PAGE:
In an interview posted on the RI-MUHC website, Bruce Mazer, MD, discusses the COVID-19 Immunity Task Force (CITF)’s work in following the evolution of SARS CoV-2, or the virus that causes COVID-19, in Canadians since the onset of the virus. Three specific time periods were analyzed: pre-vaccination, vaccination roll-out, and the Omicron wave. Seven teams of collaborating scientists assisted in the collection and analysis of data.
What was discovered is that the earlier two phases of the pandemic resulted in less than 0.3% (by May 2020) and only 9% (by November 2021) infection-acquired seroprevalence in Canadians, despite the huge impact on our society and healthcare system. Yet, despite a much higher rate of vaccination for the Omicron wave (December 2021 to March 2023), the rate of infection increased significantly, such that:
“After six months with the Omicron variant circulating in Canada, in mid-June 2022, infection-acquired seroprevalence had risen to 47%, with an average monthly increase of 6.4% per month. It ultimately reached over 75% by March 2023.”Bruce Mazer
By March 2023, younger cohorts (ages 18-25) were showing higher evidence of a previous infection, which diminished as the age of the cohorts increased (people aged between 25-39 years, 40-59 and over 60). Since Spring 2023, the rate of infection in older adults has increased, although the overall rate of infection-acquired seroprevalence has diminished.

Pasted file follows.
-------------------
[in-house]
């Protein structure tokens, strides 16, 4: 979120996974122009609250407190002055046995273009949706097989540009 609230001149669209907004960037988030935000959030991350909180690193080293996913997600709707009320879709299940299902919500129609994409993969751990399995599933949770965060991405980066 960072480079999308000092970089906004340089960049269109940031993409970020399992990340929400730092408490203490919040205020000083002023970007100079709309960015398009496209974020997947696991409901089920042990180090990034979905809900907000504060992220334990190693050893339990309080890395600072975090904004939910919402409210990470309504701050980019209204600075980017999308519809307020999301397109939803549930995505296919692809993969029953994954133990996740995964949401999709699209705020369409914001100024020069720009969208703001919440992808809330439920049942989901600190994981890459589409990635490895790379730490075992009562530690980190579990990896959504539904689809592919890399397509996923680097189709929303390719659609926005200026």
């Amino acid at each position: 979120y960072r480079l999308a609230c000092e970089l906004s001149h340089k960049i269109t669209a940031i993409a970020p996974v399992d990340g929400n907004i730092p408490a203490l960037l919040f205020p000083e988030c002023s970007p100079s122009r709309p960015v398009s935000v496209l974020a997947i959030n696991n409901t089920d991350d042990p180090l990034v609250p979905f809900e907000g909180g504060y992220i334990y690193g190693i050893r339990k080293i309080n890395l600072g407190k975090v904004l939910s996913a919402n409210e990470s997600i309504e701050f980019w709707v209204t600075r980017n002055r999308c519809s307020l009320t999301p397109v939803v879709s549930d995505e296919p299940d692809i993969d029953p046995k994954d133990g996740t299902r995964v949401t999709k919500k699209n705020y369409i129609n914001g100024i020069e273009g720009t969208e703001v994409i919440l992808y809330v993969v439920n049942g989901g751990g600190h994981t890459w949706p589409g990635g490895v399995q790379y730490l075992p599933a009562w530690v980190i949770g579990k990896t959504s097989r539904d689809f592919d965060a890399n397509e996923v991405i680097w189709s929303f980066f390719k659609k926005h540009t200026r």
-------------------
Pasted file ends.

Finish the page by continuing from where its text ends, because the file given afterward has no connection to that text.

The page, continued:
Dr. Bruce Mazer is study co-lead, Associate Scientific Director, Strategy at the CITF and Senior Scientist at the Research Institute of the McGill University Health Centre.
Read the RI-MUHC Article
More than 75% of Canadians had immunity to SARS-CoV-2 due to infection by March 2023 August 14, 2023 RI-MUHC News.
Read the CITF publication in CMAJ
“The Evolution of SARS-CoV-2 Seroprevalence in Canada – A Time-Series Study, 2020-2023”. CMAJ 2023 August 14;195:E1030-7. doi: 10.1503/cmaj.230949